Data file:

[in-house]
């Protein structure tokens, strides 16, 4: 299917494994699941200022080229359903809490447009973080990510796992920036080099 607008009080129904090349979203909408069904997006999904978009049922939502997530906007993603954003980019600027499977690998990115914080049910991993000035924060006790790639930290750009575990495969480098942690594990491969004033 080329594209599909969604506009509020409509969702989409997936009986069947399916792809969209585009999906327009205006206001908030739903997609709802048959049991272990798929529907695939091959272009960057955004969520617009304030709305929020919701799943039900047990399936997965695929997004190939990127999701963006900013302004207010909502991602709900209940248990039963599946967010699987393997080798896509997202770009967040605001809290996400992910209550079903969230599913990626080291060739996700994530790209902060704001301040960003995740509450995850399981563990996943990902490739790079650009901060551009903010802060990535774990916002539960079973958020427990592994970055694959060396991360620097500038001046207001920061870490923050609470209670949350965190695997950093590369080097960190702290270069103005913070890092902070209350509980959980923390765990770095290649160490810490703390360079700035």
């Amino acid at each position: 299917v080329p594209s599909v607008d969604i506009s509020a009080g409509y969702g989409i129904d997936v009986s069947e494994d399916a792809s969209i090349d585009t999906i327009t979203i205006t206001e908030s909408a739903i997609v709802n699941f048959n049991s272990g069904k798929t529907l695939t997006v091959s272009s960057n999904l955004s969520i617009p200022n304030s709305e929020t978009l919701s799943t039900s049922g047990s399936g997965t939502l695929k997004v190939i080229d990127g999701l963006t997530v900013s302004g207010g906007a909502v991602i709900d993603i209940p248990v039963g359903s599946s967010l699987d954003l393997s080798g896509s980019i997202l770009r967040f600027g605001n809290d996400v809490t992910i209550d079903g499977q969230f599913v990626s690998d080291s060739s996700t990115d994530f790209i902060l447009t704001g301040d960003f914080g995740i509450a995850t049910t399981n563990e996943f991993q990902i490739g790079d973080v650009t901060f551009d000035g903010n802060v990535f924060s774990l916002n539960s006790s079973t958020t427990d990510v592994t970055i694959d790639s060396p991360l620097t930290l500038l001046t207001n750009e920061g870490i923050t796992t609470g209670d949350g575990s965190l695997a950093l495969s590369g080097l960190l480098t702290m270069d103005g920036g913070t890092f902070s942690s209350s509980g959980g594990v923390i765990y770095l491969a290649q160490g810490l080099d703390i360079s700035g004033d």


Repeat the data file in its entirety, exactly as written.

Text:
[in-house]
């Protein structure tokens, strides 16, 4: 299917494994699941200022080229359903809490447009973080990510796992920036080099 607008009080129904090349979203909408069904997006999904978009049922939502997530906007993603954003980019600027499977690998990115914080049910991993000035924060006790790639930290750009575990495969480098942690594990491969004033 080329594209599909969604506009509020409509969702989409997936009986069947399916792809969209585009999906327009205006206001908030739903997609709802048959049991272990798929529907695939091959272009960057955004969520617009304030709305929020919701799943039900047990399936997965695929997004190939990127999701963006900013302004207010909502991602709900209940248990039963599946967010699987393997080798896509997202770009967040605001809290996400992910209550079903969230599913990626080291060739996700994530790209902060704001301040960003995740509450995850399981563990996943990902490739790079650009901060551009903010802060990535774990916002539960079973958020427990592994970055694959060396991360620097500038001046207001920061870490923050609470209670949350965190695997950093590369080097960190702290270069103005913070890092902070209350509980959980923390765990770095290649160490810490703390360079700035």
């Amino acid at each position: 299917v080329p594209s599909v607008d969604i506009s509020a009080g409509y969702g989409i129904d997936v009986s069947e494994d399916a792809s969209i090349d585009t999906i327009t979203i205006t206001e908030s909408a739903i997609v709802n699941f048959n049991s272990g069904k798929t529907l695939t997006v091959s272009s960057n999904l955004s969520i617009p200022n304030s709305e929020t978009l919701s799943t039900s049922g047990s399936g997965t939502l695929k997004v190939i080229d990127g999701l963006t997530v900013s302004g207010g906007a909502v991602i709900d993603i209940p248990v039963g359903s599946s967010l699987d954003l393997s080798g896509s980019i997202l770009r967040f600027g605001n809290d996400v809490t992910i209550d079903g499977q969230f599913v990626s690998d080291s060739s996700t990115d994530f790209i902060l447009t704001g301040d960003f914080g995740i509450a995850t049910t399981n563990e996943f991993q990902i490739g790079d973080v650009t901060f551009d000035g903010n802060v990535f924060s774990l916002n539960s006790s079973t958020t427990d990510v592994t970055i694959d790639s060396p991360l620097t930290l500038l001046t207001n750009e920061g870490i923050t796992t609470g209670d949350g575990s965190l695997a950093l495969s590369g080097l960190l480098t702290m270069d103005g920036g913070t890092f902070s942690s209350s509980g959980g594990v923390i765990y770095l491969a290649q160490g810490l080099d703390i360079s700035g004033d």